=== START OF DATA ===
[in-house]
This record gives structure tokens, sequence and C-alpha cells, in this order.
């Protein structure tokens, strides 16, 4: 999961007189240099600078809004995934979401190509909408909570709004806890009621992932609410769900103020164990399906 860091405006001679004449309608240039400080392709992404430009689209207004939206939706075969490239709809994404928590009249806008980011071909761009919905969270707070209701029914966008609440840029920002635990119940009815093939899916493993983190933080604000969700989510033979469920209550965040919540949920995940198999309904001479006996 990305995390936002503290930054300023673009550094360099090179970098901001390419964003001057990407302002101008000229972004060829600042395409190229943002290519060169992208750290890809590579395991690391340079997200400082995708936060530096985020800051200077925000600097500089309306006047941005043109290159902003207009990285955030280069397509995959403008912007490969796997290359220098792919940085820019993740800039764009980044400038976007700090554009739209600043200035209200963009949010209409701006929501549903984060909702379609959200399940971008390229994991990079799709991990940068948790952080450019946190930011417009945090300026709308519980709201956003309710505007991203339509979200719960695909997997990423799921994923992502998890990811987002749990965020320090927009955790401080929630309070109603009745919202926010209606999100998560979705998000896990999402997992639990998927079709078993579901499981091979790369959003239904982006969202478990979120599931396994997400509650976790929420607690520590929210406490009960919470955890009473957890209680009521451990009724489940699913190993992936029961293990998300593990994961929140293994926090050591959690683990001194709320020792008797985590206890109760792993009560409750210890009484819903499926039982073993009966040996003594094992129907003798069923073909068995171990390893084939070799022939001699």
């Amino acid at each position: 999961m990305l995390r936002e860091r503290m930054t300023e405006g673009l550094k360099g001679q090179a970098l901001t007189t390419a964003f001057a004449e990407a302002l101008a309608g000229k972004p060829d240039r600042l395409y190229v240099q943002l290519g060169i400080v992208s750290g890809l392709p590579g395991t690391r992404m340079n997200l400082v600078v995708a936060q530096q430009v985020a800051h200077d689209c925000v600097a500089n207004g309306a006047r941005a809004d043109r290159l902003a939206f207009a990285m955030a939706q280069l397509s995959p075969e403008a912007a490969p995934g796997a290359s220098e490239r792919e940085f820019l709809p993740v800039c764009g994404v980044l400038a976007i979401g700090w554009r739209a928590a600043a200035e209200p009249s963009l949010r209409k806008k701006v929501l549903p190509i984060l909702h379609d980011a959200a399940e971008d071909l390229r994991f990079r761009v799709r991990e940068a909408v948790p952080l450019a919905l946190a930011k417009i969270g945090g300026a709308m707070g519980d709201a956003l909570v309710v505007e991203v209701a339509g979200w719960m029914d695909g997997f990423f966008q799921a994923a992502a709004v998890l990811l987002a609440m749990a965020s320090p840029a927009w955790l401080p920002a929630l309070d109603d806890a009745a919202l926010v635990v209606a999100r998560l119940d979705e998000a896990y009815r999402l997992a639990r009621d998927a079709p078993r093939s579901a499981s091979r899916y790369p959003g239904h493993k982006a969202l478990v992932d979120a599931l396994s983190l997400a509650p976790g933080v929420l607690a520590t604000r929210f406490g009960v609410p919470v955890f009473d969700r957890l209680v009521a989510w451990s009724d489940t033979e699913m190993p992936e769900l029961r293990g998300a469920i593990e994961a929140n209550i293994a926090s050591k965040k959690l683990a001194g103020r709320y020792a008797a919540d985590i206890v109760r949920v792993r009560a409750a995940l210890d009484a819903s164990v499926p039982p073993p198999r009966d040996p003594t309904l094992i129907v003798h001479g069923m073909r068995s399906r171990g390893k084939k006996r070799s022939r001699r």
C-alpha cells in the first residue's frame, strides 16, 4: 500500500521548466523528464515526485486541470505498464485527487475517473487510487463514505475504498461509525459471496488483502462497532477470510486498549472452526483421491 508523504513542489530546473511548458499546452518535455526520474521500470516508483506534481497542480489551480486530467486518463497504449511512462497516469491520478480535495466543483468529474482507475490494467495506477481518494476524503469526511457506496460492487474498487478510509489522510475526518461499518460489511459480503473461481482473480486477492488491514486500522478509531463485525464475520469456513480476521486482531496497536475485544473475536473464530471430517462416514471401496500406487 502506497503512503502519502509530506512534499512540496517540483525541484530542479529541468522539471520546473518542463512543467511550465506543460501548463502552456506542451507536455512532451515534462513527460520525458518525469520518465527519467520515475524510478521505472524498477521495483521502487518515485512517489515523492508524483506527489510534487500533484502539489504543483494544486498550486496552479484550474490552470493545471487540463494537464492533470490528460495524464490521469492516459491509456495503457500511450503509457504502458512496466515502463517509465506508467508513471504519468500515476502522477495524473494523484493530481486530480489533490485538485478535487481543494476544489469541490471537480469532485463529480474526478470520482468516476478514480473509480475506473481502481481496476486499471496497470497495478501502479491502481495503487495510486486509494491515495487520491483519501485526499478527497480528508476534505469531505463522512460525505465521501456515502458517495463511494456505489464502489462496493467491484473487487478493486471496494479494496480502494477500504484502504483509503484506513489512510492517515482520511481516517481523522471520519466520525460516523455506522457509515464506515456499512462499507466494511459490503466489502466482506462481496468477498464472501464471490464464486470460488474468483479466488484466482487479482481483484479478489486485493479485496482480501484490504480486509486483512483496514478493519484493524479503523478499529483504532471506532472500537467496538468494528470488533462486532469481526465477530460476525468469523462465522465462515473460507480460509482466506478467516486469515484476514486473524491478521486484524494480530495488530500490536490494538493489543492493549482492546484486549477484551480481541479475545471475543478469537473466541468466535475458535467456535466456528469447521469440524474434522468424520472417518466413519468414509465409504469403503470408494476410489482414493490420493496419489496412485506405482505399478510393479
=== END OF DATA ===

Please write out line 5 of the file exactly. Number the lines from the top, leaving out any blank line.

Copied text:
C-alpha cells in the first residue's frame, strides 16, 4: 500500500521548466523528464515526485486541470505498464485527487475517473487510487463514505475504498461509525459471496488483502462497532477470510486498549472452526483421491 508523504513542489530546473511548458499546452518535455526520474521500470516508483506534481497542480489551480486530467486518463497504449511512462497516469491520478480535495466543483468529474482507475490494467495506477481518494476524503469526511457506496460492487474498487478510509489522510475526518461499518460489511459480503473461481482473480486477492488491514486500522478509531463485525464475520469456513480476521486482531496497536475485544473475536473464530471430517462416514471401496500406487 502506497503512503502519502509530506512534499512540496517540483525541484530542479529541468522539471520546473518542463512543467511550465506543460501548463502552456506542451507536455512532451515534462513527460520525458518525469520518465527519467520515475524510478521505472524498477521495483521502487518515485512517489515523492508524483506527489510534487500533484502539489504543483494544486498550486496552479484550474490552470493545471487540463494537464492533470490528460495524464490521469492516459491509456495503457500511450503509457504502458512496466515502463517509465506508467508513471504519468500515476502522477495524473494523484493530481486530480489533490485538485478535487481543494476544489469541490471537480469532485463529480474526478470520482468516476478514480473509480475506473481502481481496476486499471496497470497495478501502479491502481495503487495510486486509494491515495487520491483519501485526499478527497480528508476534505469531505463522512460525505465521501456515502458517495463511494456505489464502489462496493467491484473487487478493486471496494479494496480502494477500504484502504483509503484506513489512510492517515482520511481516517481523522471520519466520525460516523455506522457509515464506515456499512462499507466494511459490503466489502466482506462481496468477498464472501464471490464464486470460488474468483479466488484466482487479482481483484479478489486485493479485496482480501484490504480486509486483512483496514478493519484493524479503523478499529483504532471506532472500537467496538468494528470488533462486532469481526465477530460476525468469523462465522465462515473460507480460509482466506478467516486469515484476514486473524491478521486484524494480530495488530500490536490494538493489543492493549482492546484486549477484551480481541479475545471475543478469537473466541468466535475458535467456535466456528469447521469440524474434522468424520472417518466413519468414509465409504469403503470408494476410489482414493490420493496419489496412485506405482505399478510393479